A majority of people see Friday's carnage at a Connecticut elementary school as indicative of larger societal problems, and not merely a troubled individual's isolated act, according to an ABC News-Washington Post poll released Monday.

The poll results reverse a recent trend in which the public viewed deadly mass shootings in Aurora, Colo., and Tucson, Ariz., as aberrations that did not reflect underlying problems in American society. The finding comes as new calls rise for an assault weapons ban from anti-gun advocates and lawmakers, including some lawmakers who have in the past staunchly defended the public's right to bear arms, according to the report.

The massacre at Sandy Hook Elementary School in Newtown took the lives of 20 children and six adult school employees. The shooter, Adam Lanza, also killed his mother and himself.

Fifty-four percent said they favor stricter gun control laws in general, the highest percentage in the last five years. Still, this number is little changed. Since 2007, the percentage of those who say they favor stricter gun laws has hovered near 50 percent, and between 1992 and 2007, those who said they favored stricter gun laws averaged close to 60 percent.

However, enthusiasm is on the side of those who favor stricter gun laws – 44 percent are strongly in favor, against 32 percent who are strongly opposed. In addition, 59 percent said they would support a ban on high-capacity ammunition clips that carry more than 10 bullets, with 47 percent strongly in favor against only 29 strongly opposed.

The percentage of those who favor stricter gun laws dwindles along with the size of the gun, with 52 percent saying they favor banning semi-automatic handguns. A strong majority, 71 percent, are opposed to banning handguns outright (with an exception for law enforcement), the highest that number has been since 1999.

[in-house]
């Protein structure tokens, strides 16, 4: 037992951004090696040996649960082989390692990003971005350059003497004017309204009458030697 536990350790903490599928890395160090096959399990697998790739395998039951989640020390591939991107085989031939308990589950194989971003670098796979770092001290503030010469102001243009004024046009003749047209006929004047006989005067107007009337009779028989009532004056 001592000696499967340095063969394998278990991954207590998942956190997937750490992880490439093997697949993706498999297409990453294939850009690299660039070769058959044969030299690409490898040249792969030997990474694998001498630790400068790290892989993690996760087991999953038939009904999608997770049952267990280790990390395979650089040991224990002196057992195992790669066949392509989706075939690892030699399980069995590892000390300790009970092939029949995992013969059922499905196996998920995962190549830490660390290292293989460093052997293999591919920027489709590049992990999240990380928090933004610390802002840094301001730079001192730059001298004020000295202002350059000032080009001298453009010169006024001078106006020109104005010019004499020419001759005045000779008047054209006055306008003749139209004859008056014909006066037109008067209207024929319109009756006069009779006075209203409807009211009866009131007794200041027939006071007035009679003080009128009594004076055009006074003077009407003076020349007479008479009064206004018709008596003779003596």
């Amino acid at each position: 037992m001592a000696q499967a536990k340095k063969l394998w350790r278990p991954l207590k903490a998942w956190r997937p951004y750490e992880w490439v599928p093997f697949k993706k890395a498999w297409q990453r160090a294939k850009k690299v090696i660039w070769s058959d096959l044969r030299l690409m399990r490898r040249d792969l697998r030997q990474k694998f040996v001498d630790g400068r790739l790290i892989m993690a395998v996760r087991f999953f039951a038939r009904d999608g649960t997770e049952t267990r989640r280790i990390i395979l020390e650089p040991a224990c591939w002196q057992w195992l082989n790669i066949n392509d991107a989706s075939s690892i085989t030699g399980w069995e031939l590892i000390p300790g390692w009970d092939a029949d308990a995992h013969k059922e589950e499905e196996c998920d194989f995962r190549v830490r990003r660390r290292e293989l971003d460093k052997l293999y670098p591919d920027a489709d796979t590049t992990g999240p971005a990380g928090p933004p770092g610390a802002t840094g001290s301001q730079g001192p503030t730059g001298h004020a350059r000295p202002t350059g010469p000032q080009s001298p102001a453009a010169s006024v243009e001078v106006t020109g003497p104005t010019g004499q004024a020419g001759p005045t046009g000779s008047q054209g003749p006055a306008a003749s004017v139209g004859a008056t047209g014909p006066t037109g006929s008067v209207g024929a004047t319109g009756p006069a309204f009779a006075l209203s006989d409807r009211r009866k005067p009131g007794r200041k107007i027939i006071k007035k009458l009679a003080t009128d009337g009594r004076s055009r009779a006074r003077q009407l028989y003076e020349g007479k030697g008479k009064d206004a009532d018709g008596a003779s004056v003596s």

The survey indicates there could be public support for legislation similar to what Sen. Dianne FeinsteinDianne Emiel FeinsteinThis week: Senate barrels toward showdown over Pompeo Sunday Shows Preview: Emmanuel Macron talks ahead of state dinner CIA declassifies memo on nominee's handling of interrogation tapes MORE (D-Calif.) says she will introduce on the first day of the new Congress in January, reinstating the federal ban on assault weapons.

β€œIt will ban the sale, the transfer, the importation and the possession, not retroactively, prospectively. And it will ban the same for big clips, drums or strips of more than 10 bullets,” Feinstein said Sunday on "Meet the Press."

The ABC News-Washington Post poll of 602 adults was conducted between Dec. 14-16 and has a 4.5 percentage point margin of error.